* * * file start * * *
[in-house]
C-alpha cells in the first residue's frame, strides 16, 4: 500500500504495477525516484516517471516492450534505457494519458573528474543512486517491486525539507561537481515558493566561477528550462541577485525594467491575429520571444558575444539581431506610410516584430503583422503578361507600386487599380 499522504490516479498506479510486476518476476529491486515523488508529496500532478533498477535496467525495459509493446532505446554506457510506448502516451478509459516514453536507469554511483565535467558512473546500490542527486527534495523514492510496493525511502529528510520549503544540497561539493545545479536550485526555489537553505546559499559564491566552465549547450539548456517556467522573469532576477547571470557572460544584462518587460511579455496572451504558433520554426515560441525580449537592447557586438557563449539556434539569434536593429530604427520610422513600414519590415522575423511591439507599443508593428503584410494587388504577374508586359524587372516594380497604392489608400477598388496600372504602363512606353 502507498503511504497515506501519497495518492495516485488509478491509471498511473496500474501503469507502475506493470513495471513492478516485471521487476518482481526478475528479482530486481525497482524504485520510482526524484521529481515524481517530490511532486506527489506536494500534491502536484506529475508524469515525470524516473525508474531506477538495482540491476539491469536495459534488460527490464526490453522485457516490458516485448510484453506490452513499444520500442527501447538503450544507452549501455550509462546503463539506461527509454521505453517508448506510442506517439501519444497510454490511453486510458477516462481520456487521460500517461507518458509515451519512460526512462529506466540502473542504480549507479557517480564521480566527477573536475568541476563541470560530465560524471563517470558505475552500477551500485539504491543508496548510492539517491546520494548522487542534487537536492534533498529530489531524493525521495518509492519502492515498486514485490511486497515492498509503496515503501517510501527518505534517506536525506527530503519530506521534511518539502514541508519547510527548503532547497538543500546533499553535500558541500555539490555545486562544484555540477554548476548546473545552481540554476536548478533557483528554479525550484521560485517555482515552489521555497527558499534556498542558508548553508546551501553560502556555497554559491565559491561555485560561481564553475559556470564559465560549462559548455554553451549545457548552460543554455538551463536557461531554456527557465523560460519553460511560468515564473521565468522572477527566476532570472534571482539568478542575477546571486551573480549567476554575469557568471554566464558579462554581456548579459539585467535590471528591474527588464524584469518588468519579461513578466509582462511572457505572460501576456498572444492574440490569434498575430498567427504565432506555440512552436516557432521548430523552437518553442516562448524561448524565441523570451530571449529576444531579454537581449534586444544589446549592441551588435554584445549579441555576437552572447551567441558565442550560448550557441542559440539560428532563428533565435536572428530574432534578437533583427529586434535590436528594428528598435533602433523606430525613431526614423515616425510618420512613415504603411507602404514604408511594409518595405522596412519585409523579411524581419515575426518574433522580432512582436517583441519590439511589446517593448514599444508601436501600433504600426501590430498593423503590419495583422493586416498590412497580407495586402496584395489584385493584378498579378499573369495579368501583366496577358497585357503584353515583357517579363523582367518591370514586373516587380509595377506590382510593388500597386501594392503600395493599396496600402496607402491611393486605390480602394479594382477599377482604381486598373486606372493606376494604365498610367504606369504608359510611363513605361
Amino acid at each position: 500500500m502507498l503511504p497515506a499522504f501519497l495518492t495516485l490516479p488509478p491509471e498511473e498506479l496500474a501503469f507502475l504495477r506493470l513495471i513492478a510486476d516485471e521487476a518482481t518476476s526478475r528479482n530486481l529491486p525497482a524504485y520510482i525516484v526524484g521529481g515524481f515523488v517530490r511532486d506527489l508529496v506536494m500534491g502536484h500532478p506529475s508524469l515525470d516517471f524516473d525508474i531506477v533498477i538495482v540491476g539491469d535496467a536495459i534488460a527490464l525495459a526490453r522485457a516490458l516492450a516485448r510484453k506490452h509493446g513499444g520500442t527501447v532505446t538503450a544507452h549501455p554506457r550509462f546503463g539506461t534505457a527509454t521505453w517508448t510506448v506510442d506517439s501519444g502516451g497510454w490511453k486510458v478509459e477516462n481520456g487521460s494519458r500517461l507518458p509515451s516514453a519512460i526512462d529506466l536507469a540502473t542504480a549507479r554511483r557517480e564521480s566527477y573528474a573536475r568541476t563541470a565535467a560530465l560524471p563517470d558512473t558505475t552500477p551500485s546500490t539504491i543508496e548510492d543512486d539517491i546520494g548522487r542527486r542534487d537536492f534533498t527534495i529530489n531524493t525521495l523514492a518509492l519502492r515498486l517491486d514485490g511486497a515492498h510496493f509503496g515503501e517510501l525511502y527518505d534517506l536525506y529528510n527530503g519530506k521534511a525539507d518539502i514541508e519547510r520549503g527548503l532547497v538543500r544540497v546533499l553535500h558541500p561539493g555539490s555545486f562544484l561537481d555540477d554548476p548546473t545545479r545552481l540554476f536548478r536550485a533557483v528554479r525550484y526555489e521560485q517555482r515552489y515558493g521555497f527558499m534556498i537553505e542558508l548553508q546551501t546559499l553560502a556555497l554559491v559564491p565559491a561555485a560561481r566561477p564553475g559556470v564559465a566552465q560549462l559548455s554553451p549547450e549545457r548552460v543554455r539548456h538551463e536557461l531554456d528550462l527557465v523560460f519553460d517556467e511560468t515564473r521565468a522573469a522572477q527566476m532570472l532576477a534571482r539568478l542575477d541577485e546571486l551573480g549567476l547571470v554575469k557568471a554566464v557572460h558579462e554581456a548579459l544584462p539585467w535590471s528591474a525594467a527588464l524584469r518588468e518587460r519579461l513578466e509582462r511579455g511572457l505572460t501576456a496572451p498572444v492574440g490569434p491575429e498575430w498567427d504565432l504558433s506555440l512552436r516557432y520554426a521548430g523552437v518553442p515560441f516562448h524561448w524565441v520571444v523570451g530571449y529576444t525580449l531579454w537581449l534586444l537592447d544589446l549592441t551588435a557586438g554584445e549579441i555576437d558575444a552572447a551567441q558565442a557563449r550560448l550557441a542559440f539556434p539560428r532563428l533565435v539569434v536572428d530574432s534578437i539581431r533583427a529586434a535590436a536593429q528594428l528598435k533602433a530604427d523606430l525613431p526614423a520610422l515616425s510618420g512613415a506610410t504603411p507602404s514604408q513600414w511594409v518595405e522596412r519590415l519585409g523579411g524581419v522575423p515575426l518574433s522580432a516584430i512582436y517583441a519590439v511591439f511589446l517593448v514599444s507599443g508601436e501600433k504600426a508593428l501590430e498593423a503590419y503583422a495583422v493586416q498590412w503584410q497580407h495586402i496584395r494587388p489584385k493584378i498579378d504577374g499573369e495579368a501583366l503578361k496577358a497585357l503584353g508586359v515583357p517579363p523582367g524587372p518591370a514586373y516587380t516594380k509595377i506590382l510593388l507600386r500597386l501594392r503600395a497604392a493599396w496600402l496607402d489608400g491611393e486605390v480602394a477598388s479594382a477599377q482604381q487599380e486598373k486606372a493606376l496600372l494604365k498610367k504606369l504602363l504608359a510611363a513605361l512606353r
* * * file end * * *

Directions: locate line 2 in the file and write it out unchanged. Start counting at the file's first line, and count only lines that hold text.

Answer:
C-alpha cells in the first residue's frame, strides 16, 4: 500500500504495477525516484516517471516492450534505457494519458573528474543512486517491486525539507561537481515558493566561477528550462541577485525594467491575429520571444558575444539581431506610410516584430503583422503578361507600386487599380 499522504490516479498506479510486476518476476529491486515523488508529496500532478533498477535496467525495459509493446532505446554506457510506448502516451478509459516514453536507469554511483565535467558512473546500490542527486527534495523514492510496493525511502529528510520549503544540497561539493545545479536550485526555489537553505546559499559564491566552465549547450539548456517556467522573469532576477547571470557572460544584462518587460511579455496572451504558433520554426515560441525580449537592447557586438557563449539556434539569434536593429530604427520610422513600414519590415522575423511591439507599443508593428503584410494587388504577374508586359524587372516594380497604392489608400477598388496600372504602363512606353 502507498503511504497515506501519497495518492495516485488509478491509471498511473496500474501503469507502475506493470513495471513492478516485471521487476518482481526478475528479482530486481525497482524504485520510482526524484521529481515524481517530490511532486506527489506536494500534491502536484506529475508524469515525470524516473525508474531506477538495482540491476539491469536495459534488460527490464526490453522485457516490458516485448510484453506490452513499444520500442527501447538503450544507452549501455550509462546503463539506461527509454521505453517508448506510442506517439501519444497510454490511453486510458477516462481520456487521460500517461507518458509515451519512460526512462529506466540502473542504480549507479557517480564521480566527477573536475568541476563541470560530465560524471563517470558505475552500477551500485539504491543508496548510492539517491546520494548522487542534487537536492534533498529530489531524493525521495518509492519502492515498486514485490511486497515492498509503496515503501517510501527518505534517506536525506527530503519530506521534511518539502514541508519547510527548503532547497538543500546533499553535500558541500555539490555545486562544484555540477554548476548546473545552481540554476536548478533557483528554479525550484521560485517555482515552489521555497527558499534556498542558508548553508546551501553560502556555497554559491565559491561555485560561481564553475559556470564559465560549462559548455554553451549545457548552460543554455538551463536557461531554456527557465523560460519553460511560468515564473521565468522572477527566476532570472534571482539568478542575477546571486551573480549567476554575469557568471554566464558579462554581456548579459539585467535590471528591474527588464524584469518588468519579461513578466509582462511572457505572460501576456498572444492574440490569434498575430498567427504565432506555440512552436516557432521548430523552437518553442516562448524561448524565441523570451530571449529576444531579454537581449534586444544589446549592441551588435554584445549579441555576437552572447551567441558565442550560448550557441542559440539560428532563428533565435536572428530574432534578437533583427529586434535590436528594428528598435533602433523606430525613431526614423515616425510618420512613415504603411507602404514604408511594409518595405522596412519585409523579411524581419515575426518574433522580432512582436517583441519590439511589446517593448514599444508601436501600433504600426501590430498593423503590419495583422493586416498590412497580407495586402496584395489584385493584378498579378499573369495579368501583366496577358497585357503584353515583357517579363523582367518591370514586373516587380509595377506590382510593388500597386501594392503600395493599396496600402496607402491611393486605390480602394479594382477599377482604381486598373486606372493606376494604365498610367504606369504608359510611363513605361